2. There are a lot of fights.
  3. All of my Canadian friends love it.
  4. It’s a sport that is mentioned many times on Degrassi.
  5. Two hockey players won the 22nd season of The Amazing Race.
  6. Back in 2011, I followed Arleigh’s suggestion and watched a hockey movie called Goon.  Surprisingly, I really, really liked it.

Six years ago, I started my review of Goon by admitting that I didn’t know anything hockey so not much has changed.  However, while I still may not know much about hockey, I am currently obsessed with the Winter Olympics.  And, of course, hockey is a big part of the Winter Games.  Since I’m currently watching movies about winter sports, today seemed like the perfect time to watch 2016’s Goon: The Last of The Enforcers and get caught up on the story of Doug Glatt.

Who is Doug Glatt?  As played by Seann William Scott, Doug Glatt is probably one of the nicest guys that you could ever hope to meet.  He’s not particularly smart.  He’s the type who responds to almost comment with a slightly confused smile.  He tend to take things literally.  But he’s a genuinely sweet guy and it’s impossible not to like him.

Except, of course, when he’s on the ice.  Doug is a semi-pro hockey player, playing for the Halifax Highlanders.  Even his biggest fans will admit that Doug isn’t the best hockey player of all time.  However, no one can throw a punch like he can.  Doug’s an enforcer.  His specialty is beating up the opposing team.  When his coach (Kim Coates) needs to intimidate the other team, he sends Doug out with orders to beat someone up.  Doug has no problem breaking someone’s nose but he usually apologizes afterward.  He’s known as The Thug.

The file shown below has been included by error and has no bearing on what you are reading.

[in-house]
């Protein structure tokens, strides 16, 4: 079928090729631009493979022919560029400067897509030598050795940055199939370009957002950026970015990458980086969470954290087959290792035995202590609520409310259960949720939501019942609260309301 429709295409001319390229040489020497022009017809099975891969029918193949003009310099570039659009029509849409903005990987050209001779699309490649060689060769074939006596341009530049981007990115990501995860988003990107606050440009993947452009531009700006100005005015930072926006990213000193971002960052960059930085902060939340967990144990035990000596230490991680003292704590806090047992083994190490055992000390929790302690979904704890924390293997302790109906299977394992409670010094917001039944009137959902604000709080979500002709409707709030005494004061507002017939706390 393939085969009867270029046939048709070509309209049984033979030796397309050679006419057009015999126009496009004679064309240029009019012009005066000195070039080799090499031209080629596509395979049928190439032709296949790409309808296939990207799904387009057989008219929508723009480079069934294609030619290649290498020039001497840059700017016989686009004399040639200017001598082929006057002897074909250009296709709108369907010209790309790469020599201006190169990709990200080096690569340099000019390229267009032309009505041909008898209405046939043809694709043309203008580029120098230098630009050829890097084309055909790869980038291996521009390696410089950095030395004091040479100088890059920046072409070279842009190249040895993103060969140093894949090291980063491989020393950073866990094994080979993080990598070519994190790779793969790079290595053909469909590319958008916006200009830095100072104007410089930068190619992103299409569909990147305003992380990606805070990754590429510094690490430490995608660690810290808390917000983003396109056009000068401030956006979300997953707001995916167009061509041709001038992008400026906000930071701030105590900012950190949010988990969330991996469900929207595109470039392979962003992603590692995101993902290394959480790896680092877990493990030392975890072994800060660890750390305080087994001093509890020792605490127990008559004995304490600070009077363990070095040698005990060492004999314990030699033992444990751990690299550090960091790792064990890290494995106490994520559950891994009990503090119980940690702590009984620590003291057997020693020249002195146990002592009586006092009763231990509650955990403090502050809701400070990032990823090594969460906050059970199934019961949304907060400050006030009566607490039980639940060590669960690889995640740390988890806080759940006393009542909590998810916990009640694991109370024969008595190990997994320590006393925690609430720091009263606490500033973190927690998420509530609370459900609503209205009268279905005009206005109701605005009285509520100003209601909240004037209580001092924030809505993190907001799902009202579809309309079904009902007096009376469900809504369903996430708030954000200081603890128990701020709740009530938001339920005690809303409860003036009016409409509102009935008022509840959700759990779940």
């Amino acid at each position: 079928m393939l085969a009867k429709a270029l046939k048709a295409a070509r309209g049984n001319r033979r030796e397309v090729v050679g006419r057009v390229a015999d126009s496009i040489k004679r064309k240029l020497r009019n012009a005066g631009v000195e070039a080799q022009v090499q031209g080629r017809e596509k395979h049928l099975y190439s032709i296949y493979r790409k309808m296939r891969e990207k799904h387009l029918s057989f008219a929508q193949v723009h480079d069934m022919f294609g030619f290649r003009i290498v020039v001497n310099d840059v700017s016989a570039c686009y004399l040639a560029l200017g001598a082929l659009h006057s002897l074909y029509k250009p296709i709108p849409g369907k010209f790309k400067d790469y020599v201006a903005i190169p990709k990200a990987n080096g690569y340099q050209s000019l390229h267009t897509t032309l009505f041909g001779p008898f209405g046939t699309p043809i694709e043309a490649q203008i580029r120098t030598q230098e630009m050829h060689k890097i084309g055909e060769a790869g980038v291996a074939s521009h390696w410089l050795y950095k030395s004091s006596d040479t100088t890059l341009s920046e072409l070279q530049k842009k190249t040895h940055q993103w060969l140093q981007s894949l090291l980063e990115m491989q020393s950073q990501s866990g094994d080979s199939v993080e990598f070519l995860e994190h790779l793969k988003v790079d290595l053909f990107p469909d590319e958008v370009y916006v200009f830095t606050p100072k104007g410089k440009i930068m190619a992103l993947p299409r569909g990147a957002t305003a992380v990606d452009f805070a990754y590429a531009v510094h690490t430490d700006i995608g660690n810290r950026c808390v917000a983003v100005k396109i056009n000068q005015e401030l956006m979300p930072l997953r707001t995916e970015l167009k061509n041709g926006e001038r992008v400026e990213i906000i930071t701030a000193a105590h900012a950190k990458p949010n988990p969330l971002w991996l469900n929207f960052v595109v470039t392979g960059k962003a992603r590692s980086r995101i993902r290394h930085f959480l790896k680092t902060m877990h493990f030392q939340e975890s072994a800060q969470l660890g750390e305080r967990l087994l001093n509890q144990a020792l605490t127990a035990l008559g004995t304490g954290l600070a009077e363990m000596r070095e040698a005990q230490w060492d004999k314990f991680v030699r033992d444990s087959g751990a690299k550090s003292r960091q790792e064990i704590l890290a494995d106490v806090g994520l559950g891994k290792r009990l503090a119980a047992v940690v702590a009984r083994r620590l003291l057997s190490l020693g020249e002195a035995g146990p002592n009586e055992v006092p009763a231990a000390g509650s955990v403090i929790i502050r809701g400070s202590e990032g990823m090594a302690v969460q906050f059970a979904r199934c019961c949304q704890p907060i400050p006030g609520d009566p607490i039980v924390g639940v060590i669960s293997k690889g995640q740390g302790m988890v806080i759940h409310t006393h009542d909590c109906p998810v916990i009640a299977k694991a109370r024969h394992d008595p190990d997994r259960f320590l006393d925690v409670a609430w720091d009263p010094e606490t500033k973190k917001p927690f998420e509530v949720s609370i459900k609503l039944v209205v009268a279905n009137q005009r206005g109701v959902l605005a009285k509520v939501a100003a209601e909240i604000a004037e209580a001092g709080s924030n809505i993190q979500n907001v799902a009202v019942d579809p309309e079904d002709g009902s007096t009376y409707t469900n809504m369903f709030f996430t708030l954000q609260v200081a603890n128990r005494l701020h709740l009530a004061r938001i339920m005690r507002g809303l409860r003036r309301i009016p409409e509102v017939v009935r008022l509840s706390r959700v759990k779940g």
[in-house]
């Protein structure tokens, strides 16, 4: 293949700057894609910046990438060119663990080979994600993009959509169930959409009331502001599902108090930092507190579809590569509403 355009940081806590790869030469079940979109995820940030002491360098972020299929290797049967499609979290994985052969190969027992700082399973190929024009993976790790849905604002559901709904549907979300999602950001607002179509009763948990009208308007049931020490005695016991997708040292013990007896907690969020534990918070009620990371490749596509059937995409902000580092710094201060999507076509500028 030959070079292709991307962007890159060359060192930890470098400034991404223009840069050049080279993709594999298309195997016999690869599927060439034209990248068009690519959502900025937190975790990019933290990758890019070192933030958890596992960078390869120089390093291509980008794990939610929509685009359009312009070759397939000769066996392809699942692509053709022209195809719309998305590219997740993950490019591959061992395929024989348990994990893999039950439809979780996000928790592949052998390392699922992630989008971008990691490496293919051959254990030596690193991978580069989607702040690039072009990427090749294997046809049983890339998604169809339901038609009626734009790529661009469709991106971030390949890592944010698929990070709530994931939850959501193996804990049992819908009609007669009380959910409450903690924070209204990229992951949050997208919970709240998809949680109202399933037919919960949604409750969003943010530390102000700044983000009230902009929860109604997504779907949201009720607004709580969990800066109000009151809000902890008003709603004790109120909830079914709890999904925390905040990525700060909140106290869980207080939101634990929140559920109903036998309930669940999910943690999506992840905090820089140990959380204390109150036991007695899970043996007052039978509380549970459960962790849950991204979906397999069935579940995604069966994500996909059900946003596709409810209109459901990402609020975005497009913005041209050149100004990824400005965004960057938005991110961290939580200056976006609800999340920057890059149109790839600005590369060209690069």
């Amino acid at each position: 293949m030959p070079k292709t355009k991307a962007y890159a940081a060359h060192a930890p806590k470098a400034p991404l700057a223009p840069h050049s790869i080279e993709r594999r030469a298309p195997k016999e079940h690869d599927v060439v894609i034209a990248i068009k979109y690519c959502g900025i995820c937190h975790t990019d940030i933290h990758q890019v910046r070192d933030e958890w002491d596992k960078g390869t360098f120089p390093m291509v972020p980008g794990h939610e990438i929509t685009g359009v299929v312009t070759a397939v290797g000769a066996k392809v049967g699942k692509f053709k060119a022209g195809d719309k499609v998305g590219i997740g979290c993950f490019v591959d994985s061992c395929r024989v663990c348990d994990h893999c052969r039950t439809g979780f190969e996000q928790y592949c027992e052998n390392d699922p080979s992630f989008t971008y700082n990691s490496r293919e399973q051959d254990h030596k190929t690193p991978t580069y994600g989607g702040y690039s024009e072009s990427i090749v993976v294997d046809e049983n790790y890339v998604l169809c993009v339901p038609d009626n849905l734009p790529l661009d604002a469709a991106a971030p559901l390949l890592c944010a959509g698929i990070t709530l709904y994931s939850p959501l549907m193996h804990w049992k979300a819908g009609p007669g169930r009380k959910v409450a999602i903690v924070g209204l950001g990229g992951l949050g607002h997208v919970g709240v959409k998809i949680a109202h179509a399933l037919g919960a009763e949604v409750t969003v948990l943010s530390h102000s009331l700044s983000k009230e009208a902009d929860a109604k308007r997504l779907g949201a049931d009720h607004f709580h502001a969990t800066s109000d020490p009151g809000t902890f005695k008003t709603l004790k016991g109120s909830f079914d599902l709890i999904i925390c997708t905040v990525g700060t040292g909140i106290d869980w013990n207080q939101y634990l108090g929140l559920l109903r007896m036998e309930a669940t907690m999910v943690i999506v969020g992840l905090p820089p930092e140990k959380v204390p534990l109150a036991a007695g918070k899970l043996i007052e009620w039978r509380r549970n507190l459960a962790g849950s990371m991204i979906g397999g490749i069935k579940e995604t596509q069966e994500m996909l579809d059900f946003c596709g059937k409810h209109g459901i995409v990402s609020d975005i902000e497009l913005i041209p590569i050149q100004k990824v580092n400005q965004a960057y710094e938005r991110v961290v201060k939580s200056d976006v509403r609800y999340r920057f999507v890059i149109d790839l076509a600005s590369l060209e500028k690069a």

Doug is married to Eva (Allison Pill), who loves hockey but, now that she’s pregnant, she worries about Doug getting seriously injured.  These worries come true when Doug gets into a fight with Anders Cain (Wyatt Russell), a fearsome enforcer on another team.  (Anders just happens to be the son of the owner of the Highlanders.)  Cain not only leaves Doug crumpled up on the ice but he also injures Doug’s right shoulder, making it difficult for Doug to throw a punch with his right hand.  It appears that Doug’s playing days are over.  Doug ends up working in the storage room of an insurance company while the Highlanders continue on without him.  Adding insult to injury, Anders is soon signed by the Highlanders and given Doug’s old position as team captain.

As much as Doug tries to move on, he keeps finding himself drawn back to hockey.  When he runs into a former rival, Ross Rhea (Liev Schreiber), who is now making a living as a glorified gladiator, Doug realizes that he can learn how to fight with his left fist.  But with Eva not wanting him to fight anymore, Doug is forced to decide which team he’s going to play for, the Highlanders or his family?

Especially when compared to the first Goon, Goon: Last of the Enforcers is an extremely busy film.  Beyond Doug trying to adjust to life off the ice, the film also deals with Anders Cain’s relationship with his father, the locker room shenanigans of the Highlanders, Ross Rhea’s attempt to make a comeback, and the antics of obnoxious sports reporter Chad Bailey (T.J. Miller).  That’s a lot for one film to deal with and it’s not surprising that the end result is an uneven mishmash of raunchy comedy and sports-themed melodrama.  Whereas the first Goon worked because it kept things simple and sincere, Goon: Last of the Enforcers is way too complicated for its own good.